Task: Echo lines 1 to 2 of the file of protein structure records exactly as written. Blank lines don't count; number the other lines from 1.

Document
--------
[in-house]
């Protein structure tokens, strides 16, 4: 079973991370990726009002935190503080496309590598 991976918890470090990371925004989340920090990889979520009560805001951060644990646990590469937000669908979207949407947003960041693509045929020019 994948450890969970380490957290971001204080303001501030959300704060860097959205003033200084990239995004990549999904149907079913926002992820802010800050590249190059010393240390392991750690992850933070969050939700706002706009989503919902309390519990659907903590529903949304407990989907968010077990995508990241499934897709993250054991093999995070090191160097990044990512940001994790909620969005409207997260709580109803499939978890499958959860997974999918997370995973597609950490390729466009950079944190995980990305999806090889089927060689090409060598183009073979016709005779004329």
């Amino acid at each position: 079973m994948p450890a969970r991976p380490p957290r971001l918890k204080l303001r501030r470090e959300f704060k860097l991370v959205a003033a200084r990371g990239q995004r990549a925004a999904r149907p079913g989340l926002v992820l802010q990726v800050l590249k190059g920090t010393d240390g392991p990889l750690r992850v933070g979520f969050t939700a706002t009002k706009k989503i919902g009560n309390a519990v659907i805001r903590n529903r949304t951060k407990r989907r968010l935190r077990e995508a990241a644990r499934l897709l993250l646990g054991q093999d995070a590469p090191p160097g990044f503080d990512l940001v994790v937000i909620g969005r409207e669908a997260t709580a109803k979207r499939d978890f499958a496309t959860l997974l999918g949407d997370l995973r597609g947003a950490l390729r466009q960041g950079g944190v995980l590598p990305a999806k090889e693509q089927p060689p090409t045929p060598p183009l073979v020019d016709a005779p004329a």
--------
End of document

[in-house]
């Protein structure tokens, strides 16, 4: 079973991370990726009002935190503080496309590598 991976918890470090990371925004989340920090990889979520009560805001951060644990646990590469937000669908979207949407947003960041693509045929020019 994948450890969970380490957290971001204080303001501030959300704060860097959205003033200084990239995004990549999904149907079913926002992820802010800050590249190059010393240390392991750690992850933070969050939700706002706009989503919902309390519990659907903590529903949304407990989907968010077990995508990241499934897709993250054991093999995070090191160097990044990512940001994790909620969005409207997260709580109803499939978890499958959860997974999918997370995973597609950490390729466009950079944190995980990305999806090889089927060689090409060598183009073979016709005779004329």